A bit of a sense like the movie gets almost sentimental in the last act: the majority of the film has such an audacious edge, but when it starts moving toward resolution, it maybe gets just a little too nice? I mean, I'm glad it found the resolutions it did, but I would like them to have had at least a bit more of a note of darkness still there: it Hollywooded, a bit, for me. Softened. Almost, compromised? Wimped out? I'm not saying it should have had a tragic ending: only that the resolutions aren't always in keeping with what came earlier. Sytlistic qualms, more than anything. Can't quite put my finger on it. I know the recent Sight & Sound is critical of it for those reasons, but I don't want to read what they have to say until I've gone a bit further figuring out my own angle. I bet they disliked the abortion angle to the story, which I quite liked. Hmmm... I think a real problem for me was that it went a bit too far into "explain it all" psychology - I could have done without some of the "she was abused and that's why she's a nymphomaniac" psychologizing: the flashes of images of her father, the cigarette, etc would have been enough for me, without the things that actually ended up in dialogue. And I did feel qualmy about the pastor's counselling session with the two of them: just not a tough enough way to get that stuff said, not in keeping with where the film had been living. Though I also think that scene was brave, in its own way. I don't know...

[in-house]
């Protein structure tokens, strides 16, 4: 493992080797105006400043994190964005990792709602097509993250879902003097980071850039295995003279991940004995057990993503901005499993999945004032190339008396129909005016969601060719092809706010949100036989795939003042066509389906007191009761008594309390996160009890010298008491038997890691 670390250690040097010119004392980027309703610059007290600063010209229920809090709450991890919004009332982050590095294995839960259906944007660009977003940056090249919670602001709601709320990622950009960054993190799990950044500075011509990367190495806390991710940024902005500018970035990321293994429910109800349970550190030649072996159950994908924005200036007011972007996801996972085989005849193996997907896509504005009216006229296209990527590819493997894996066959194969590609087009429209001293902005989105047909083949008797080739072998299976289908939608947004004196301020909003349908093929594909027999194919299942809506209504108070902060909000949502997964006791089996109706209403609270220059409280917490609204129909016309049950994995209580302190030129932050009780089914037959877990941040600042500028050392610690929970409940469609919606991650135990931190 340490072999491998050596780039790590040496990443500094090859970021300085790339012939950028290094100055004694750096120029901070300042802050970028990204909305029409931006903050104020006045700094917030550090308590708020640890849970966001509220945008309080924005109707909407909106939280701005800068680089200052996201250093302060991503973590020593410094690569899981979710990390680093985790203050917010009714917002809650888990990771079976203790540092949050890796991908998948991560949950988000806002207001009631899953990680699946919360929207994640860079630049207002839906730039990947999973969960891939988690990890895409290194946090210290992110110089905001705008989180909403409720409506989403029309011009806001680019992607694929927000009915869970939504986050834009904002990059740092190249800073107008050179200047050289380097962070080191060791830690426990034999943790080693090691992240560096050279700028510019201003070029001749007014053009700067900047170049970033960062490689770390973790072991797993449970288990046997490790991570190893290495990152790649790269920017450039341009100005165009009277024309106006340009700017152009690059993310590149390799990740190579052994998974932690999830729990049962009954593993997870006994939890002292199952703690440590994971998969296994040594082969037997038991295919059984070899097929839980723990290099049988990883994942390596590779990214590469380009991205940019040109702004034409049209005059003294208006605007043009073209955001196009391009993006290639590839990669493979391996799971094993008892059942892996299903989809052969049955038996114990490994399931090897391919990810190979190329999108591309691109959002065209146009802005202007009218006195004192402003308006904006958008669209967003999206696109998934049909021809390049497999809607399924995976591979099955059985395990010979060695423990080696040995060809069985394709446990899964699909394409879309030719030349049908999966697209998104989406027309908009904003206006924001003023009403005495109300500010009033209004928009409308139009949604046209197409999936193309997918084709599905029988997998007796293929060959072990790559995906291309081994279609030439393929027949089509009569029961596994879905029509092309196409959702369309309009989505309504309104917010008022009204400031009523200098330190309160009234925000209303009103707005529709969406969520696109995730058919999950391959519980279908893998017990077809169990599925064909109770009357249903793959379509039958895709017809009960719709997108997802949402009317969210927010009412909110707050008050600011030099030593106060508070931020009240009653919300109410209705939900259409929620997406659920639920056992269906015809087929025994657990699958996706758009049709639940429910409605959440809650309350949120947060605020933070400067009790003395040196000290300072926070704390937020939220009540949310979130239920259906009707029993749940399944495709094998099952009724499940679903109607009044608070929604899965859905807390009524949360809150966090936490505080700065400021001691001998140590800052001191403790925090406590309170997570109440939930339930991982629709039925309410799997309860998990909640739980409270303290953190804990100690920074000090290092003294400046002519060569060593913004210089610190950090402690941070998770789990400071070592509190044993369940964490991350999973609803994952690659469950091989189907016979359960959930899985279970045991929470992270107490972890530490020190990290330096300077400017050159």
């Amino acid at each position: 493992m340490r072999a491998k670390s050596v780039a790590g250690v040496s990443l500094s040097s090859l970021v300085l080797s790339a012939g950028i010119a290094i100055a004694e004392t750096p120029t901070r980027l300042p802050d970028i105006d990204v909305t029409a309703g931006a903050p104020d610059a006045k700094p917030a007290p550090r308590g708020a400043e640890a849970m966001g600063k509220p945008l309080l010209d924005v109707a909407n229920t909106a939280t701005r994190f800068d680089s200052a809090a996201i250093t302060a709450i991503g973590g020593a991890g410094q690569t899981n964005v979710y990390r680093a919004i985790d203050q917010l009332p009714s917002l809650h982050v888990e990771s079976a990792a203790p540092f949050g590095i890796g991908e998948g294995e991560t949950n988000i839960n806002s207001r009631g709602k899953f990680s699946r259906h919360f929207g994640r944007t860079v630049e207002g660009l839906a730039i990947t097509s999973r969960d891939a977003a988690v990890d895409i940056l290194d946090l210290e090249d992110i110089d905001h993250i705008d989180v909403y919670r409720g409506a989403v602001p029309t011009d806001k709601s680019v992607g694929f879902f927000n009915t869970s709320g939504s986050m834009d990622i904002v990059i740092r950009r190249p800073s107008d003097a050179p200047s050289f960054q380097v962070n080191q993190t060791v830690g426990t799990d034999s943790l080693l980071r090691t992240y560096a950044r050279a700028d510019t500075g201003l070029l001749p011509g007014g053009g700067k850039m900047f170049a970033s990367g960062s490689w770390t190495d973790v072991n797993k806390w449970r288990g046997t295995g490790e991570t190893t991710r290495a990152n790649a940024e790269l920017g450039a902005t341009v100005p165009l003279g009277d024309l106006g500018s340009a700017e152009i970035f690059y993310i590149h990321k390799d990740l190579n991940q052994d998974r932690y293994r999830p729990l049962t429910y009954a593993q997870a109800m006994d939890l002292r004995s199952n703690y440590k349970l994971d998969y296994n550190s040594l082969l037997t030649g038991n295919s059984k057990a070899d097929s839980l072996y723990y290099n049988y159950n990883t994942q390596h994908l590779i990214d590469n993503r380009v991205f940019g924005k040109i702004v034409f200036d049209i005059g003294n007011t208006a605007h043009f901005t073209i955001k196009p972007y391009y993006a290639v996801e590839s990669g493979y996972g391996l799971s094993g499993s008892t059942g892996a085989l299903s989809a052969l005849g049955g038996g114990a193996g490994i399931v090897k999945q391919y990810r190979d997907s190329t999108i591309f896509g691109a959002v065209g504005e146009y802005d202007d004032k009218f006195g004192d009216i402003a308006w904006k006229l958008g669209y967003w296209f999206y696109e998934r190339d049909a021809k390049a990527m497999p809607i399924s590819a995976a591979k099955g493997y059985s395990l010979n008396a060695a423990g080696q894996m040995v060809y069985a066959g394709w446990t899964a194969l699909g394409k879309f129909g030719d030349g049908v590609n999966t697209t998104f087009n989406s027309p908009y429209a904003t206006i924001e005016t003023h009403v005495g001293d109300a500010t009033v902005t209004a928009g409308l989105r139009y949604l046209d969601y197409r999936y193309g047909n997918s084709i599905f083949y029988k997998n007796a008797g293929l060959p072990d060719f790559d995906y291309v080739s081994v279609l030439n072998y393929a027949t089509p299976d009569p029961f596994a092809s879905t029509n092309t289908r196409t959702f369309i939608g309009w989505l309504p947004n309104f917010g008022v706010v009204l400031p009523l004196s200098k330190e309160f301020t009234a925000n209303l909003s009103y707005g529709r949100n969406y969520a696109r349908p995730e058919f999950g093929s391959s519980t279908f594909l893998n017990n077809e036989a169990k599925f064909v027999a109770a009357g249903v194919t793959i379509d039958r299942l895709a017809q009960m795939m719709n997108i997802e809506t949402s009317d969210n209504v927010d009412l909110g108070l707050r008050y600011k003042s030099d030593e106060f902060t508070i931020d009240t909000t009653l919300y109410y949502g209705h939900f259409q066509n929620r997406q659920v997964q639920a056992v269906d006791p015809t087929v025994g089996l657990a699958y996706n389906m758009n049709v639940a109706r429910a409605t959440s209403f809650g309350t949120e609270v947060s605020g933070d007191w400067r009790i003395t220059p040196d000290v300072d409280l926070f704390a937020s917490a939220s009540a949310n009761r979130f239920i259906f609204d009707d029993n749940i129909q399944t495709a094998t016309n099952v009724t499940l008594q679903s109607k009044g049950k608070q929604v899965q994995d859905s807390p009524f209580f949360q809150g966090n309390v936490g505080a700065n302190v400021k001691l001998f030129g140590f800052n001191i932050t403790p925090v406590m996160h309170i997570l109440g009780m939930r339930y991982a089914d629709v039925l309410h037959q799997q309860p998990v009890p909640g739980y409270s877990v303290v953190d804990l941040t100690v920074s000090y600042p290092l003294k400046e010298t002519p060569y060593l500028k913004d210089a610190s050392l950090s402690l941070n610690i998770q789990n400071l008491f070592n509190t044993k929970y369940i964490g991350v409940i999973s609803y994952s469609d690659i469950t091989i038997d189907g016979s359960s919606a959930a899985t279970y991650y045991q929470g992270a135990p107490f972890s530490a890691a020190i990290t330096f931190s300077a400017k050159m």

Definitely one of the most original films I've seen this year. Gutsy. And don't you love that poster! Sure evokes the trashy exploitation paperback / grindhouse ethos.

snakes.jpg

Further thoughts, anyone?

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Okay, a couple further thoughts.